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Dark Pegasus Video Review: King of the Ring 2001

June 3, 2008 | Posted by J.D. Dunn
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Dark Pegasus Video Review: King of the Ring 2001  

King of the Ring 2001
by J.D. Dunn

Remember a few reviews ago when I said that Vince was starting to give in to his worst habits? This show is a good example of that. The bad habit: giving up on the stuff that’s already booked so he can focus on the next angle, thus killing the heat of the current angle.

When ratings and buyrates started to slip with the Two-Man Powertrip versus the Brothers of Destruction, Vince decided to listen to fans and push Jericho and Benoit into the upper card again. That’s all well and good, but the WWF had a man-crush on their uppercard at that point and didn’t want to take a chance on giving the ball to either Jericho or Benoit because things might get worse. As a result, Austin wound up successfully fending off both guys in singles matches, taking a lot of the heat off of this show’s main event.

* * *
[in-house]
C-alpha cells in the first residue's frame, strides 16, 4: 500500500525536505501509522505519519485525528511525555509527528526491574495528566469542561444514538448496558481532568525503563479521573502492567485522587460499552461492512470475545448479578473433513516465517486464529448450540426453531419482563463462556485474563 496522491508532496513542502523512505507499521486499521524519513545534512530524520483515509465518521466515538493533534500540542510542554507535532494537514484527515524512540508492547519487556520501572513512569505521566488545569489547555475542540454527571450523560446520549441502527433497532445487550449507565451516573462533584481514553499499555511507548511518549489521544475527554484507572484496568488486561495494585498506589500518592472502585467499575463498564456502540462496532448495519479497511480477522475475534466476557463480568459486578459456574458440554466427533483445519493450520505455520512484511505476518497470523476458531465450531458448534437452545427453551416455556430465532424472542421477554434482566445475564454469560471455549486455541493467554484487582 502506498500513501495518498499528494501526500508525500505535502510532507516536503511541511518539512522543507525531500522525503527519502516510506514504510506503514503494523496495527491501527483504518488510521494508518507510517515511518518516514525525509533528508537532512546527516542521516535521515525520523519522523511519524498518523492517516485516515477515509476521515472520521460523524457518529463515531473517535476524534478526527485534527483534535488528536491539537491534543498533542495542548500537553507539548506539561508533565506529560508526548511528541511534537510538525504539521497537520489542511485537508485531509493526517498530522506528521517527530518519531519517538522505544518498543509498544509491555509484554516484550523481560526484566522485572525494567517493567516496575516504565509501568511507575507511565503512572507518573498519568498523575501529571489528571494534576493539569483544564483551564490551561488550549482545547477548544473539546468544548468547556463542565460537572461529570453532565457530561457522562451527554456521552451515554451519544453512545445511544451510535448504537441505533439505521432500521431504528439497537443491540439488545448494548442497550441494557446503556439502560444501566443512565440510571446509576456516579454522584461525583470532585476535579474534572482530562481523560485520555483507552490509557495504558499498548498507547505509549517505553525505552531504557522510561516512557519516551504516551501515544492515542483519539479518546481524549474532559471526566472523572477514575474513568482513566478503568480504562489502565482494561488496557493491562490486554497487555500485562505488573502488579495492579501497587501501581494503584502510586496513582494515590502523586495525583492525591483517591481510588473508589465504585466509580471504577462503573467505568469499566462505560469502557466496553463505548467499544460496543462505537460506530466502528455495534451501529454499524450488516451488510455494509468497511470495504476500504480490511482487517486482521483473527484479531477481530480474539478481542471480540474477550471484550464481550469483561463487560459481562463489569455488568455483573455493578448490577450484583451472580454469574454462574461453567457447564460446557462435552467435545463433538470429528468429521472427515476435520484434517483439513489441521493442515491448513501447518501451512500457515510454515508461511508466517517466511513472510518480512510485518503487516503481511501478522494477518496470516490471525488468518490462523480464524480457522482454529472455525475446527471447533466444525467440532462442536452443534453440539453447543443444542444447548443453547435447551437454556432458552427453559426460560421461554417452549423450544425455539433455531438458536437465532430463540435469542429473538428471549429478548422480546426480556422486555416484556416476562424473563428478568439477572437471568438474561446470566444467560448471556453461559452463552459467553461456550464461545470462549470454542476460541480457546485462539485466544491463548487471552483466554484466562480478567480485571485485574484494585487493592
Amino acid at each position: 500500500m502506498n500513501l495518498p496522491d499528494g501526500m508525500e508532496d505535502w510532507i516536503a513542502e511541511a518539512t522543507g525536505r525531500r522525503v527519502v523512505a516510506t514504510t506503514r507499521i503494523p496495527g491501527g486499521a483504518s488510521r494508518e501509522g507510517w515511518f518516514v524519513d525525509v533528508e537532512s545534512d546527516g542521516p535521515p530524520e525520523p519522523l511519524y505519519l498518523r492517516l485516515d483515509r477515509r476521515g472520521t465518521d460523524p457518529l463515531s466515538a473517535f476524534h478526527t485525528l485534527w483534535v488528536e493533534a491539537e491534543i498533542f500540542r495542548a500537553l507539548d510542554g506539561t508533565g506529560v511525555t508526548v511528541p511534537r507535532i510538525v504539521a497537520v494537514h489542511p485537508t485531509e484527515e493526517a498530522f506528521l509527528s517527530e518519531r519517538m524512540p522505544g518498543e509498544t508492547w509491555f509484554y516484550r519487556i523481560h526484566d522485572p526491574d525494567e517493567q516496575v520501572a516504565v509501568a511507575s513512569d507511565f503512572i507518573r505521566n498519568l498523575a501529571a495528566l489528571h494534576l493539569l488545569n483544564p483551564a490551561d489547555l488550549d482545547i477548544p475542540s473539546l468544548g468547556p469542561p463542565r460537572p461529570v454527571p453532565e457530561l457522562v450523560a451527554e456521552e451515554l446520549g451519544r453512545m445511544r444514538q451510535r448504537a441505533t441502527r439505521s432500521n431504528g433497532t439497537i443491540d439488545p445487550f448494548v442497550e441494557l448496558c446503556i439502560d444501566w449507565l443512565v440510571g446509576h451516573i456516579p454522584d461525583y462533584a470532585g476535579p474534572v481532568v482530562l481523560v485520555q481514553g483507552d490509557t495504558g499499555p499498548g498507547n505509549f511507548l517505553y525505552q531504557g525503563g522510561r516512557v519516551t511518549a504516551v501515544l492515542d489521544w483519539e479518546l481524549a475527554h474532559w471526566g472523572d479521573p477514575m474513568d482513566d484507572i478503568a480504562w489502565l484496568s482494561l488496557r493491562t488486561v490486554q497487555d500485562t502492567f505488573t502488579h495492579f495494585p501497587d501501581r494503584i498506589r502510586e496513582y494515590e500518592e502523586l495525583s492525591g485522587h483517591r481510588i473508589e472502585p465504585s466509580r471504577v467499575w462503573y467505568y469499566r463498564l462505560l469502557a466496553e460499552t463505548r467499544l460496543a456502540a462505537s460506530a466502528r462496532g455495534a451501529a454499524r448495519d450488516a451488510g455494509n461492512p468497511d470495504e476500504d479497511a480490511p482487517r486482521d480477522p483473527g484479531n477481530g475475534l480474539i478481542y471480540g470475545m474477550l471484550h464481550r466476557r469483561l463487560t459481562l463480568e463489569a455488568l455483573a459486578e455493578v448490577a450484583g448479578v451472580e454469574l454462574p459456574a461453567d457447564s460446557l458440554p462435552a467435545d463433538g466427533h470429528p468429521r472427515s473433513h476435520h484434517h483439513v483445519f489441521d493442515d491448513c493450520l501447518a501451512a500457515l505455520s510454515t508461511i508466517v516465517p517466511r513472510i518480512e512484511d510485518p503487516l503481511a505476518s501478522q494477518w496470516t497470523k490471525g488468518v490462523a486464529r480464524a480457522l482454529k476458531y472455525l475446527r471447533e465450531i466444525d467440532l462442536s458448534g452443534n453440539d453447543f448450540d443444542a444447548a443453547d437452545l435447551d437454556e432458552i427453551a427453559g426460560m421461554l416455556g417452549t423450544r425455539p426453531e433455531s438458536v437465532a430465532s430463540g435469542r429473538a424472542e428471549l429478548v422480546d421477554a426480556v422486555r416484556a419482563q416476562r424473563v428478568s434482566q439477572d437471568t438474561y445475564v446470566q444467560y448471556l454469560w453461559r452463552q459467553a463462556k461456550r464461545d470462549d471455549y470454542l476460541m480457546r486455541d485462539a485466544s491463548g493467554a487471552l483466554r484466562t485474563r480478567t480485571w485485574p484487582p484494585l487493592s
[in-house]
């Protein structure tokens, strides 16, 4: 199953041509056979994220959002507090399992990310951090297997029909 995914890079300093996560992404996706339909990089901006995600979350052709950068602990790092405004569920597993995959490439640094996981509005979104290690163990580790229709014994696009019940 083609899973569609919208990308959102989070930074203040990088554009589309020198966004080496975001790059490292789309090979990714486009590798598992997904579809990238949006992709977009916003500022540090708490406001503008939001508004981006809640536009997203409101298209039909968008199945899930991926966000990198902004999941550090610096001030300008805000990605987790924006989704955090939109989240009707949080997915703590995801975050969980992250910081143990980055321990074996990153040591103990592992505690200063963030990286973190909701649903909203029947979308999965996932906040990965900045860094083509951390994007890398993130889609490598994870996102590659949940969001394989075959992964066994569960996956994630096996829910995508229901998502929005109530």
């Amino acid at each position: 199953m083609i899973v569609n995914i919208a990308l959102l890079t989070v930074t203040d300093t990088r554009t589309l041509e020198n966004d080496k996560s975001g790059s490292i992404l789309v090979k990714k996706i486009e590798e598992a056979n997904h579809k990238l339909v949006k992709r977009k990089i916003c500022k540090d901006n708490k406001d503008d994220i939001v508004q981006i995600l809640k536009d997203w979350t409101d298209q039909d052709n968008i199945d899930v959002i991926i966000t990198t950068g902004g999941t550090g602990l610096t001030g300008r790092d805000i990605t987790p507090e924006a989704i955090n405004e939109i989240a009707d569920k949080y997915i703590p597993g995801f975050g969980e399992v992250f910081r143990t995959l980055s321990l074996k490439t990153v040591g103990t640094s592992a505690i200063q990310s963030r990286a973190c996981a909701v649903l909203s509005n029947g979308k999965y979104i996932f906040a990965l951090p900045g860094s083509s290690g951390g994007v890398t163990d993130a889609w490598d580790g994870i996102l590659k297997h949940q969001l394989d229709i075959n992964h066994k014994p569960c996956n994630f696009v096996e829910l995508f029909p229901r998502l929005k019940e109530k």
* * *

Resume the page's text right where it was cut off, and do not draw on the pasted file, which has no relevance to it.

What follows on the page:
Not only that, but Vince quickly panicked when things didn’t turn around and decided to stop putting effort into the Canadians’ push and instead focus on WCW… except he didn’t really want to put WCW over either. But that’s a story for Survivor Series.

  • June 21, 2001
  • Live from East Rutherford, N.J..
  • Your hosts are Jim Ross and Paul Heyman.

  • Diamond Dallas Page comes out of the crowd to make fun of the Undertaker’s wife. See, someone started sending in leering, video footage of Sara during her private moments. There was a lot of speculation on whether it was Triple H, Mick Foley, Kane, or someone who hadn’t debuted yet. On the Raw before this show, the mysterious man rode out on a motorcycle and unmasked as – DDP.
  • Opening Match, King of the Ring Semi-Finals: Christian vs. Kurt Angle.